Estimating Residential Electricity Demand Under Declining-Block Tariffs

An Econometric Study Using Micro-Data

by Jan Paul Acton, Bridger M. Mitchell, Ragnhild Sohlberg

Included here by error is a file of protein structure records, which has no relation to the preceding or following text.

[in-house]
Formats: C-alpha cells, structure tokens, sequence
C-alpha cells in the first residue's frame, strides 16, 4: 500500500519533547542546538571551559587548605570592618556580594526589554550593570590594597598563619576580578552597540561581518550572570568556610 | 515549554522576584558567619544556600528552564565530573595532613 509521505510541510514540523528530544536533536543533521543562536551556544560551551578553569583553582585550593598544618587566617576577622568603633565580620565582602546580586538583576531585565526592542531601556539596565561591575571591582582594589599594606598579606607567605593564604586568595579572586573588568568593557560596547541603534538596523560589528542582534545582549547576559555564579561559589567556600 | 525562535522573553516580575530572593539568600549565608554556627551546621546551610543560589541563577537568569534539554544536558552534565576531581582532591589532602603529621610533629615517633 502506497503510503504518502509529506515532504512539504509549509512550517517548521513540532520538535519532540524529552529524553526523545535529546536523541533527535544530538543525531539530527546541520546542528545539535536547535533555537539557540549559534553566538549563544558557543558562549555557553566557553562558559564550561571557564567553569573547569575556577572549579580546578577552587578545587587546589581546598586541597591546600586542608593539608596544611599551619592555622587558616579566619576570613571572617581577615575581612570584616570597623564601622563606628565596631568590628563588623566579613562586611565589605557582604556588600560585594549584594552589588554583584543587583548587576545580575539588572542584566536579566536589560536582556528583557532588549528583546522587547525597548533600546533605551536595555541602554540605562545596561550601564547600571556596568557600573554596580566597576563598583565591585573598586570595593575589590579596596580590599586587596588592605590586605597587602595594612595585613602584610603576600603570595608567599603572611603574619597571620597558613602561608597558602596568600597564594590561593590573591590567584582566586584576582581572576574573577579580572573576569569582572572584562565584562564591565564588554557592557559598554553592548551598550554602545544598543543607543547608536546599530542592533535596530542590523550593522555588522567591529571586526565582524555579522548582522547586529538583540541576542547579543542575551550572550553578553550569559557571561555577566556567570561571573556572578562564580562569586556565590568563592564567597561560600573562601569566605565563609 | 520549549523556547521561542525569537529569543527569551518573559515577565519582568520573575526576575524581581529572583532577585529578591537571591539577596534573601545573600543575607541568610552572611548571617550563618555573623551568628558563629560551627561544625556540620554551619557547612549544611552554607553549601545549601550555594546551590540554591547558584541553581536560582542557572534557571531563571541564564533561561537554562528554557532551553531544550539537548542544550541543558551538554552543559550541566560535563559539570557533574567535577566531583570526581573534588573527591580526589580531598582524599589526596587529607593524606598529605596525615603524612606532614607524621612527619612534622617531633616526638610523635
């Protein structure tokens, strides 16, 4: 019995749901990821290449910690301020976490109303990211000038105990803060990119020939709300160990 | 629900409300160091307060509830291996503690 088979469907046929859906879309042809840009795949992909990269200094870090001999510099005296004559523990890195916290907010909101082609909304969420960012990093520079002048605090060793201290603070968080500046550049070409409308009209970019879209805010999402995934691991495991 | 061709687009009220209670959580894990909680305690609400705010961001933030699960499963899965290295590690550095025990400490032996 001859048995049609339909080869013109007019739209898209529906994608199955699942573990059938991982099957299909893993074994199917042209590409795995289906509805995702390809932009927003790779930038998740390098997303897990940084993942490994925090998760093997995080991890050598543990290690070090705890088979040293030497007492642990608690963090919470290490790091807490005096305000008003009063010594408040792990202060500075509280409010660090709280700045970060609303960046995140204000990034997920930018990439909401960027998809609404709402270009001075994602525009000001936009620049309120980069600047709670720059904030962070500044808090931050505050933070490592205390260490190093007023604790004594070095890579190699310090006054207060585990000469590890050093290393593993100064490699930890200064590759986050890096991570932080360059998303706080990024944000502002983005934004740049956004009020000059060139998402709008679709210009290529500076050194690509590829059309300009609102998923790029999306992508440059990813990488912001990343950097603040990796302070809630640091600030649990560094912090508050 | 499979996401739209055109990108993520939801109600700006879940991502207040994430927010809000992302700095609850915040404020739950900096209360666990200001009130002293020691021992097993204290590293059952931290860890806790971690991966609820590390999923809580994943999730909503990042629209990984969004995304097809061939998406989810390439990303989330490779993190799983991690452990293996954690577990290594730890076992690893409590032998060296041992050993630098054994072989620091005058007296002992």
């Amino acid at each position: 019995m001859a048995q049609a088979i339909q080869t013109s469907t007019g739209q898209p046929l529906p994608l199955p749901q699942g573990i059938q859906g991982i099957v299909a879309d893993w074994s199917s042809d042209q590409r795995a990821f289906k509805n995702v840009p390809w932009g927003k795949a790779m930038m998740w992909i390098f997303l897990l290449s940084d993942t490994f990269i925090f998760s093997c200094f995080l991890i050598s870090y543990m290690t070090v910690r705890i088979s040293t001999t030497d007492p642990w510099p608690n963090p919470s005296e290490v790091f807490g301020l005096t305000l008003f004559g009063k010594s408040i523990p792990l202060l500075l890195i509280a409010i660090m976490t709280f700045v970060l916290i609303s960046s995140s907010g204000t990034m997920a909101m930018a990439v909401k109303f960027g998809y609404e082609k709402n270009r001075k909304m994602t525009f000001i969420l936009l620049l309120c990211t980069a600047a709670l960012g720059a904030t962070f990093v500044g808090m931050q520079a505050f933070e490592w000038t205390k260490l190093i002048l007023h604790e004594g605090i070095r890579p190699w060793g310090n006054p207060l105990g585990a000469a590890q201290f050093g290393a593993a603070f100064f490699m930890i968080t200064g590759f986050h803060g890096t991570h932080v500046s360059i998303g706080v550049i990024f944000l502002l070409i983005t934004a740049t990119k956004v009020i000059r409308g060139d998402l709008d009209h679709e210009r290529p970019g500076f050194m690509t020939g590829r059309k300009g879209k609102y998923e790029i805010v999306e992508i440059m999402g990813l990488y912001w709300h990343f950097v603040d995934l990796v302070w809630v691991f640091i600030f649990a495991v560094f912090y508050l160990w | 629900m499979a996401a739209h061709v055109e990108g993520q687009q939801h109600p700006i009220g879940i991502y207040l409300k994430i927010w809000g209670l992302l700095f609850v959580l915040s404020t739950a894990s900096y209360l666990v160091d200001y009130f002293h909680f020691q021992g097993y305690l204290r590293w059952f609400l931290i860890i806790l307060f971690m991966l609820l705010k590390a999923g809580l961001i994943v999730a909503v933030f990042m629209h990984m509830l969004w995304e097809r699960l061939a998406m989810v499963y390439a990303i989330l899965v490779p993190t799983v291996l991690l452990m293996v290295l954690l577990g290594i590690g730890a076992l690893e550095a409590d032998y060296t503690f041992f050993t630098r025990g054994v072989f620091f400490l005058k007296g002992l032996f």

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Declining-block rates for electricity may cause bias in empirical investigations of demand because the marginal price per unit of electricity is not constant. This study was able to measure the marginal price faced by households, control for eight major appliances, and take account of weather variations by adopting a disaggregated approach to estimating demand equations. It is based on micro-level data for 3825 geographic areas in Los Angeles County. Own price elasticities of demand range from -.35 in two-year pooled samples of cross-sections to -.70 in cross sections for a single billing period. Income elasticities of demand are found to be approximately .40. Natural gas is found to have a cross-price elasticity of .75 to .90. In the long run, changes in major variables will alter the stock of appliances as well as utilization patterns and result in larger elasticities than estimated by this study. These improved empirical estimates permit richer and more accurate policy analysis of rate changes.

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